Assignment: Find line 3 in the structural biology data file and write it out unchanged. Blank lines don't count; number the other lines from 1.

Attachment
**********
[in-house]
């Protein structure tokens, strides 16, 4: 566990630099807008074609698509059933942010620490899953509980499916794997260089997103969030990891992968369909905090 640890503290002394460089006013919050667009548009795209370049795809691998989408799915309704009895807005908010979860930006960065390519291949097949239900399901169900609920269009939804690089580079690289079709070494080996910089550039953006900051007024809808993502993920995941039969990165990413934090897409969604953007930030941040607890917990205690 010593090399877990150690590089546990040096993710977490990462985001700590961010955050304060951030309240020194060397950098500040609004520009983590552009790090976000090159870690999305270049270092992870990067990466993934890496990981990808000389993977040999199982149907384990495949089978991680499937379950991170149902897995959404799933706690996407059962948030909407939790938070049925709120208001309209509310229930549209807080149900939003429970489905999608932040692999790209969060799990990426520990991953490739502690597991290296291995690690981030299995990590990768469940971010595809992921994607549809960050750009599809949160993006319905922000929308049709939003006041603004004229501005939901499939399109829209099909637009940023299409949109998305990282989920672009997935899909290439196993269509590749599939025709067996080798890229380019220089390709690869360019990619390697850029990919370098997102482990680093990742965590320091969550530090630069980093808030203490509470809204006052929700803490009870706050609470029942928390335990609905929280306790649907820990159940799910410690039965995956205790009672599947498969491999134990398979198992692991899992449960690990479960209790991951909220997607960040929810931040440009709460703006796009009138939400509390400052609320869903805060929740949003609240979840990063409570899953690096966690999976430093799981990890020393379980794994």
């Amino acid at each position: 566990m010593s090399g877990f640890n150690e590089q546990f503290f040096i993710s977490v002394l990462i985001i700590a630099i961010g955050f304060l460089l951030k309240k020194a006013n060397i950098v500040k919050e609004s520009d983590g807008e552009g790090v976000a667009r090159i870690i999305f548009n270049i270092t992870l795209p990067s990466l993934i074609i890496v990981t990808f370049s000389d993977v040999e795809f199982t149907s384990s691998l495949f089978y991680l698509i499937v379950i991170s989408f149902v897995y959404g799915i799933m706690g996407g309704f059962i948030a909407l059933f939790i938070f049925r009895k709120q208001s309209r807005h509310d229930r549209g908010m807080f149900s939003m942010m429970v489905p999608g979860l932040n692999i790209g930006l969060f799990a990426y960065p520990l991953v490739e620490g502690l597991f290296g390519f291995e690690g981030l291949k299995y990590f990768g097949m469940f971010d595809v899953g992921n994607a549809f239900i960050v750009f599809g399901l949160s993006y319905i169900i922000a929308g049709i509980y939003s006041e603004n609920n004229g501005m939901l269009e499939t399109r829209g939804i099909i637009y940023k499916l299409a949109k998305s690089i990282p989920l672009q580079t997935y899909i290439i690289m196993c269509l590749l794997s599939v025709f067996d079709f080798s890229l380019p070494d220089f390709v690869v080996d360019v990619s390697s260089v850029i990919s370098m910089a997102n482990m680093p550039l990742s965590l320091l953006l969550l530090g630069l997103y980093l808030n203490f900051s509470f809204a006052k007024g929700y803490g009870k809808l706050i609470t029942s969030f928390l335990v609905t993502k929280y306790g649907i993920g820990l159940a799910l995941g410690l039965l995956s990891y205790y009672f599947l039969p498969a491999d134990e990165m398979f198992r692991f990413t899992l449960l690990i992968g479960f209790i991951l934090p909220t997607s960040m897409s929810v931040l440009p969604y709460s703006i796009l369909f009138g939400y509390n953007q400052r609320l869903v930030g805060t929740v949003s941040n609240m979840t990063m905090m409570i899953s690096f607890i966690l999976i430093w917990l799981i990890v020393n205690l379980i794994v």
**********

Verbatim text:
């Amino acid at each position: 566990m010593s090399g877990f640890n150690e590089q546990f503290f040096i993710s977490v002394l990462i985001i700590a630099i961010g955050f304060l460089l951030k309240k020194a006013n060397i950098v500040k919050e609004s520009d983590g807008e552009g790090v976000a667009r090159i870690i999305f548009n270049i270092t992870l795209p990067s990466l993934i074609i890496v990981t990808f370049s000389d993977v040999e795809f199982t149907s384990s691998l495949f089978y991680l698509i499937v379950i991170s989408f149902v897995y959404g799915i799933m706690g996407g309704f059962i948030a909407l059933f939790i938070f049925r009895k709120q208001s309209r807005h509310d229930r549209g908010m807080f149900s939003m942010m429970v489905p999608g979860l932040n692999i790209g930006l969060f799990a990426y960065p520990l991953v490739e620490g502690l597991f290296g390519f291995e690690g981030l291949k299995y990590f990768g097949m469940f971010d595809v899953g992921n994607a549809f239900i960050v750009f599809g399901l949160s993006y319905i169900i922000a929308g049709i509980y939003s006041e603004n609920n004229g501005m939901l269009e499939t399109r829209g939804i099909i637009y940023k499916l299409a949109k998305s690089i990282p989920l672009q580079t997935y899909i290439i690289m196993c269509l590749l794997s599939v025709f067996d079709f080798s890229l380019p070494d220089f390709v690869v080996d360019v990619s390697s260089v850029i990919s370098m910089a997102n482990m680093p550039l990742s965590l320091l953006l969550l530090g630069l997103y980093l808030n203490f900051s509470f809204a006052k007024g929700y803490g009870k809808l706050i609470t029942s969030f928390l335990v609905t993502k929280y306790g649907i993920g820990l159940a799910l995941g410690l039965l995956s990891y205790y009672f599947l039969p498969a491999d134990e990165m398979f198992r692991f990413t899992l449960l690990i992968g479960f209790i991951l934090p909220t997607s960040m897409s929810v931040l440009p969604y709460s703006i796009l369909f009138g939400y509390n953007q400052r609320l869903v930030g805060t929740v949003s941040n609240m979840t990063m905090m409570i899953s690096f607890i966690l999976i430093w917990l799981i990890v020393n205690l379980i794994v």